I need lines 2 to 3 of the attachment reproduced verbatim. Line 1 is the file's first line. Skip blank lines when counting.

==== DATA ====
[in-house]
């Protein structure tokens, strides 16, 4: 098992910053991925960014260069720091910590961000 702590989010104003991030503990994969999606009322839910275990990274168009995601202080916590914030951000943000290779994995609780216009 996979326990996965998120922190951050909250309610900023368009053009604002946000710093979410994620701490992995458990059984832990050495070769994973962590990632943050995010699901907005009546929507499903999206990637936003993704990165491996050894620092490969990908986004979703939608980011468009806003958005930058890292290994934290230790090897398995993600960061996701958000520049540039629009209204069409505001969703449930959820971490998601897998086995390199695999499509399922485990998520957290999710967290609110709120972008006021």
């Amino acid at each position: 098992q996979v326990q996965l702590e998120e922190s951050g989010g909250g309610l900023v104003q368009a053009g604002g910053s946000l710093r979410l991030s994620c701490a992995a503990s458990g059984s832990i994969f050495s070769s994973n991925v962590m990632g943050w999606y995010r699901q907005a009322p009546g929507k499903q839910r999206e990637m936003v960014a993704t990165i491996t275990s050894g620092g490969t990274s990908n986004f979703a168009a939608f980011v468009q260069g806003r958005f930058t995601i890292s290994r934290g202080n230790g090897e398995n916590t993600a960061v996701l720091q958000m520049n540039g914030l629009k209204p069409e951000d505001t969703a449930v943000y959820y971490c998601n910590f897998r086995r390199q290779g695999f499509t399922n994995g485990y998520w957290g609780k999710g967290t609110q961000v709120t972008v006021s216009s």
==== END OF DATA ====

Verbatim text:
């Protein structure tokens, strides 16, 4: 098992910053991925960014260069720091910590961000 702590989010104003991030503990994969999606009322839910275990990274168009995601202080916590914030951000943000290779994995609780216009 996979326990996965998120922190951050909250309610900023368009053009604002946000710093979410994620701490992995458990059984832990050495070769994973962590990632943050995010699901907005009546929507499903999206990637936003993704990165491996050894620092490969990908986004979703939608980011468009806003958005930058890292290994934290230790090897398995993600960061996701958000520049540039629009209204069409505001969703449930959820971490998601897998086995390199695999499509399922485990998520957290999710967290609110709120972008006021």
């Amino acid at each position: 098992q996979v326990q996965l702590e998120e922190s951050g989010g909250g309610l900023v104003q368009a053009g604002g910053s946000l710093r979410l991030s994620c701490a992995a503990s458990g059984s832990i994969f050495s070769s994973n991925v962590m990632g943050w999606y995010r699901q907005a009322p009546g929507k499903q839910r999206e990637m936003v960014a993704t990165i491996t275990s050894g620092g490969t990274s990908n986004f979703a168009a939608f980011v468009q260069g806003r958005f930058t995601i890292s290994r934290g202080n230790g090897e398995n916590t993600a960061v996701l720091q958000m520049n540039g914030l629009k209204p069409e951000d505001t969703a449930v943000y959820y971490c998601n910590f897998r086995r390199q290779g695999f499509t399922n994995g485990y998520w957290g609780k999710g967290t609110q961000v709120t972008v006021s216009s």